The Theatreguide.London Review
Young Vic Theatre Summer 2015
To fully appreciate Nick Gill's new adaptation of Franz Kafka's novel, and Richard Jones's production of it, you have to put aside your memories and impressions of the original.
Because in ways large and small the adapter and director, while following the outline of the novel fairly closely, have changed the whole feel of it. What they produce ultimately has an effect roughly equivalent to the novel's, but through very different means.
The dominant sense most readers get from Kafka is of a nightmare world hiding just behind the thin facade of everyday life, in which courts are held in slum attics and grotesques appear out of the shadows knowing more about you than you do, so that it is everyday reality that seems to recede into dreams.
Gill and Jones' play is all bright lights and open spaces, the nightmare is out there in full sight, and the grotesque and the ordinary exist in the same reality.
Kafka's Josef K wakes up one morning to find himself under arrest. Gill's, as played by Rory Kinnear, is discovered getting a lap dance and staggering drunkenly home to collapse into the bed from which he will be roused.
Playwright, director and actor anchor Josef in a bland and deliberately banal reality, as we spend almost as much time in Josef's bank office as with his court case, and Kinnear plays him as the sort of mid-management City boy designed not to generate much sympathy from the audience.
In the course of the play Josef will be advised to catalogue all his life's crimes and sins to prepare for his defence, and they are all both trivial and vaguely unpleasant (a bit of voyeurism, a touch of homophobia).
Miriam Buether has redesigned the whole Young Vic space so the audience surrounds the action in banks of seats that suggest both the visitors' gallery of a courtroom and the arena in which gladiators will be sacrificed.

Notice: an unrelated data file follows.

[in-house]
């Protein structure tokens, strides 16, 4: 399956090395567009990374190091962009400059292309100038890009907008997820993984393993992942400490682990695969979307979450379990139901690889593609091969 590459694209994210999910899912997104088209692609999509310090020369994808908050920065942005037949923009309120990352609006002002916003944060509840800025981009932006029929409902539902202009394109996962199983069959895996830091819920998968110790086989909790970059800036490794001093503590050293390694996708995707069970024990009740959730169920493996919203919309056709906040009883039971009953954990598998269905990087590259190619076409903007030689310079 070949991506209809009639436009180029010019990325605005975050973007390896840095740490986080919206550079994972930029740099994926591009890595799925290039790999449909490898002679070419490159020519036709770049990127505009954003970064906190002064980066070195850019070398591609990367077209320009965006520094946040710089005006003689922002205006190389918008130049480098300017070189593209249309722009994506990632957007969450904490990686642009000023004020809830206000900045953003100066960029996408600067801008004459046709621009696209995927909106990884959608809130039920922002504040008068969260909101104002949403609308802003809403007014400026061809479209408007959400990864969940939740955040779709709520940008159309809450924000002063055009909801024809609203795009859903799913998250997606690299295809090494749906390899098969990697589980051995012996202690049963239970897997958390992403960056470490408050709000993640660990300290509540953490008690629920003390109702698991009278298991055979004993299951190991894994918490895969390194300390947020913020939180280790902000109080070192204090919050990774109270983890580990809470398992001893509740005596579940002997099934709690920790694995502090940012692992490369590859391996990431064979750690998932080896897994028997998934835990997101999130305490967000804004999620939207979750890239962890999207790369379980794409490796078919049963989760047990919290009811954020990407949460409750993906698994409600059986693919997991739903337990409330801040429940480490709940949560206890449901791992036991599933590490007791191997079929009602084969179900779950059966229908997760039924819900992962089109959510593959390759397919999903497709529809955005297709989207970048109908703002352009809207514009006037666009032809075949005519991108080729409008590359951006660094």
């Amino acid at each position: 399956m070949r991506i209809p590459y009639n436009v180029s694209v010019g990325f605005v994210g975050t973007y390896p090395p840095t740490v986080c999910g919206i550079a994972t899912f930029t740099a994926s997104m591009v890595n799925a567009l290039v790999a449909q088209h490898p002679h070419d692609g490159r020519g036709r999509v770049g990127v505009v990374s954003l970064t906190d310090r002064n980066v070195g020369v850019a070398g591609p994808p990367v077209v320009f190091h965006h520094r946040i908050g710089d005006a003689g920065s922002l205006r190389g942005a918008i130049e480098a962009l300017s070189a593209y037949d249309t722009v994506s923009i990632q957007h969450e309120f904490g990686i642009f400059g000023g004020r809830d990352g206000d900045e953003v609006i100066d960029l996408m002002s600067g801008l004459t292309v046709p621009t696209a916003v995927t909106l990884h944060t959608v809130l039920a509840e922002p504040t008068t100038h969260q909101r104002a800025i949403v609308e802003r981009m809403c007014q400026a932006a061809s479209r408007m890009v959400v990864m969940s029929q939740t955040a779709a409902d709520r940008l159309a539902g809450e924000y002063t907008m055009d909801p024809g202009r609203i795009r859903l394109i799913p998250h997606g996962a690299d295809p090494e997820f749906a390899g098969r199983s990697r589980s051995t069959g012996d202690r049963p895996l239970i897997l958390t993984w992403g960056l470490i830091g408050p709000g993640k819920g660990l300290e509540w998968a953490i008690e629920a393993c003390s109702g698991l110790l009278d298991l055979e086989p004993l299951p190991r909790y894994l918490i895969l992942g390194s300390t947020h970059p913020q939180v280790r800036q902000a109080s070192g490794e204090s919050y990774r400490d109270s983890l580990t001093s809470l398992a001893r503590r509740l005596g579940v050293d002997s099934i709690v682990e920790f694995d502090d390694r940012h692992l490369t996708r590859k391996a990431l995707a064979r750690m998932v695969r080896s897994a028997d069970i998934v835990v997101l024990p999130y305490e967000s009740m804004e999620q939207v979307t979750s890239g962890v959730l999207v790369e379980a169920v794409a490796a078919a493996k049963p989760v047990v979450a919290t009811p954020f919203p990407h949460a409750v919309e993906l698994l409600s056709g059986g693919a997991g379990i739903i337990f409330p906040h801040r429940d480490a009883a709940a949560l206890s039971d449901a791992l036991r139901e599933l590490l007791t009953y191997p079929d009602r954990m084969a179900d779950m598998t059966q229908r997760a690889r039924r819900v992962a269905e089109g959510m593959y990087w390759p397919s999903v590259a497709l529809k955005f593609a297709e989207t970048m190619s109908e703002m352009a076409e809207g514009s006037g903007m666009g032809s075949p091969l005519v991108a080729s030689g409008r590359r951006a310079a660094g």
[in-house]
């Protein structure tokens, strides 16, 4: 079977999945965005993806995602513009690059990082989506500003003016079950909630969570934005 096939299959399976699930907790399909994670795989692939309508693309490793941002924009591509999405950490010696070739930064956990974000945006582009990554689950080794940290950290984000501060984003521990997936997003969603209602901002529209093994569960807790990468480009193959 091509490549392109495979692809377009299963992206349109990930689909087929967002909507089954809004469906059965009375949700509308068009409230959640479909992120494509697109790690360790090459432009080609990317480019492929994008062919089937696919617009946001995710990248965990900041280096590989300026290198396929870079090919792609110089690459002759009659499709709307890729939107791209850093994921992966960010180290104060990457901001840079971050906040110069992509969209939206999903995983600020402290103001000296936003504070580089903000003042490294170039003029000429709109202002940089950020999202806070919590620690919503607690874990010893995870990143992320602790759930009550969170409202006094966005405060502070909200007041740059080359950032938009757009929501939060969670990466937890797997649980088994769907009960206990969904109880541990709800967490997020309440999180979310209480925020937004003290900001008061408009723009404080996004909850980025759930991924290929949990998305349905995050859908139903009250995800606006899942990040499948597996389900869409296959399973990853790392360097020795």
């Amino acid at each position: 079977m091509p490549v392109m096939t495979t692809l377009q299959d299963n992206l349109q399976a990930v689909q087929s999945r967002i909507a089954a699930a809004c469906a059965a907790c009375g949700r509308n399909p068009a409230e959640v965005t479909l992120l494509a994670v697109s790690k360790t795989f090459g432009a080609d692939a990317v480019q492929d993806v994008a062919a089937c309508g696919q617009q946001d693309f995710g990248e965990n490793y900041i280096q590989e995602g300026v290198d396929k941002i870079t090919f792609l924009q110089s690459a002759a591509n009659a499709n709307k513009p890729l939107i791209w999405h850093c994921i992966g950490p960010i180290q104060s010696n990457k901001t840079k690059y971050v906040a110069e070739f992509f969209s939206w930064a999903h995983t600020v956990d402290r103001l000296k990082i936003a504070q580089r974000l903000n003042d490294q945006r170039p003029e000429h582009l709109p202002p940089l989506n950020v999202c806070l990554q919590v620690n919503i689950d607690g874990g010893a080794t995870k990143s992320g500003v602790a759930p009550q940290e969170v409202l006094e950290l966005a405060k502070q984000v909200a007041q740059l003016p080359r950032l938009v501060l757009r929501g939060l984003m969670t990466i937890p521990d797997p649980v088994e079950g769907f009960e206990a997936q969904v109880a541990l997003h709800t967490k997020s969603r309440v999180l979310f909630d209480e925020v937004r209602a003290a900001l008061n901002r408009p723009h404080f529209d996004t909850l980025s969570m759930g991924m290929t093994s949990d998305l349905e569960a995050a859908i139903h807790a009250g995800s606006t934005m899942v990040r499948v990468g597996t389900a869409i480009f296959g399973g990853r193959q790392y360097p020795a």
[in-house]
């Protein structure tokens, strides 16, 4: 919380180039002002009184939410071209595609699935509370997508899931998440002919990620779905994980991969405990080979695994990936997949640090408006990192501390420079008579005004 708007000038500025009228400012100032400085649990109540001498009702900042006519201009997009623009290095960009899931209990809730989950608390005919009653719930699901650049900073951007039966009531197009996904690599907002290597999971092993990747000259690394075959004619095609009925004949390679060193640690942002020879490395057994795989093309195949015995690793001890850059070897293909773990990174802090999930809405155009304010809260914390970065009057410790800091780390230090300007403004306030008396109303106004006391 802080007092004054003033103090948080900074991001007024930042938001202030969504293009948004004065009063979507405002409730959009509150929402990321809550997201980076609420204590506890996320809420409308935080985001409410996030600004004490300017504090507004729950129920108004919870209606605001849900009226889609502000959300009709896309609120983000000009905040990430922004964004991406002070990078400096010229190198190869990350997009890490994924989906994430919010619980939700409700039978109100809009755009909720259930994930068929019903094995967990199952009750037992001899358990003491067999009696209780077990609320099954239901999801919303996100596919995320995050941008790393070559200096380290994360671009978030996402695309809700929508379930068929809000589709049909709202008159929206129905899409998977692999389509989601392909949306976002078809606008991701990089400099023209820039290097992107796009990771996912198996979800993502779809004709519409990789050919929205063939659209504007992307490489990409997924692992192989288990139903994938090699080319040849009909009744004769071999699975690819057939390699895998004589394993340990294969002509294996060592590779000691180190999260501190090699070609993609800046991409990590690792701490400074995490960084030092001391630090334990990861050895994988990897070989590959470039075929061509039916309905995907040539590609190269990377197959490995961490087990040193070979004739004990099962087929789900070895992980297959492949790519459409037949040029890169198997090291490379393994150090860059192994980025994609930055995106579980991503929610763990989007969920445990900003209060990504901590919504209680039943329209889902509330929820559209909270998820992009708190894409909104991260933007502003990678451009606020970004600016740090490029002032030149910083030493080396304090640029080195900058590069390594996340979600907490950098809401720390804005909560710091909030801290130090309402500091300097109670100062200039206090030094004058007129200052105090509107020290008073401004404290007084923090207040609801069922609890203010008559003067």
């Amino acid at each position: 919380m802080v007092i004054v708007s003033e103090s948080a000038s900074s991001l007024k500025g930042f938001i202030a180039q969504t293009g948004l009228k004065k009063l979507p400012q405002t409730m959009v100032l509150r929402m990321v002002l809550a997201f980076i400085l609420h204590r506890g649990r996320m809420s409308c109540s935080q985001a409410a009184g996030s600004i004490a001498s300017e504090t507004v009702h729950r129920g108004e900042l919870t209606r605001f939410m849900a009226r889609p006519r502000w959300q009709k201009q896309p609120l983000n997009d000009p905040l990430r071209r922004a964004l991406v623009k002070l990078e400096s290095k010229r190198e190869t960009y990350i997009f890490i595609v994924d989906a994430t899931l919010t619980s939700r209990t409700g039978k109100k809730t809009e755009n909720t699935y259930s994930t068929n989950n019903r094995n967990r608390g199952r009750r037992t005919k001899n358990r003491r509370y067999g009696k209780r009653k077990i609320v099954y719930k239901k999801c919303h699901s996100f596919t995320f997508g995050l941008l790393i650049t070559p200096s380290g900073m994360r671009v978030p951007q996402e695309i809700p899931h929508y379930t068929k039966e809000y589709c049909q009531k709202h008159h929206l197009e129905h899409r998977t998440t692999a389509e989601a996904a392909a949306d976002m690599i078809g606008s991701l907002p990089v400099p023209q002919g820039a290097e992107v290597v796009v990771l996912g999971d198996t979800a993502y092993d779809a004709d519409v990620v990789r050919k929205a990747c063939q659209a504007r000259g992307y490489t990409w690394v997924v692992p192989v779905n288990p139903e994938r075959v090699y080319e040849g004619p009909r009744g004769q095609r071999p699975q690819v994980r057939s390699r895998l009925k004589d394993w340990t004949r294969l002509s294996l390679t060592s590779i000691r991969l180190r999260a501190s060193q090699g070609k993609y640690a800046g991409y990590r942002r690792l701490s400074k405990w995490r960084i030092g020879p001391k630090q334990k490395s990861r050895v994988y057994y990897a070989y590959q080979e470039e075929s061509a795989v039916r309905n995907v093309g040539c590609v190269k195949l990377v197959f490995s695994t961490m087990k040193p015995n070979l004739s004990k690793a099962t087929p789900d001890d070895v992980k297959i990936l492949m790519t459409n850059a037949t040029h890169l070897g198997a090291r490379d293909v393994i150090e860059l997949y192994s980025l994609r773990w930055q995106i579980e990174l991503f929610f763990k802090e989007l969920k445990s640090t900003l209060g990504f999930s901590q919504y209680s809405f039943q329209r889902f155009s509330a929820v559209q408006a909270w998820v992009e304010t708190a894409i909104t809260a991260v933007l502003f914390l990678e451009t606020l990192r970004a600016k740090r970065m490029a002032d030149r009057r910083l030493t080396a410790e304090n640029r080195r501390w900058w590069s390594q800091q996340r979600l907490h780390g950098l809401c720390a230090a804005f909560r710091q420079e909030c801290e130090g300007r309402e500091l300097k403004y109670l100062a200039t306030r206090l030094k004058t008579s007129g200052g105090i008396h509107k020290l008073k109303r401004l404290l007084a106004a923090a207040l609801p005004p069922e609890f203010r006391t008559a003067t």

A conveyor belt runs through the centre of the stage, taking sets on and off and moving Josef from one scene to the next – a symbol perhaps a bit too obvious of the way his life is moving forward out of his control.
That pattern continues as the production is a mix of inventions that work effectively or not at all.
Changing the gender of Josef's lawyer allows Sian Thomas to play her as a mix of society matron and dominatrix, blending the overly familiar with the grotesque.
But making Josef prone to interior monologues doesn't pay off, especially when they are inexplicably written in a mix of pidgin, baby talk and Yoda – 'logic say ee Court game musten play' and the like – that gets very old very quickly.
Rory Kinnear admirably carries the entire weight of the evening on his back, taking the man from an unwise self-confidence through confusion and panic to (a bit too abruptly) acceptance and surrender.
Kate O'Flynn plays a string of damaged women who somehow find this doomed man sexually irresistible, and impressively makes them each separate, individual and believable. Sian Thomas is strong in her scenes, as is Hugh Skinner in his as a workplace competitor.
This is almost certainly not the image of The Trial you had as you read it. But despite a lot of missteps and effects that don't come off, in its brightly-lit and deceptively ordinary appearance it manages to generate some of the same horror.
Review - The Trial - Young Vic Theatre 2015
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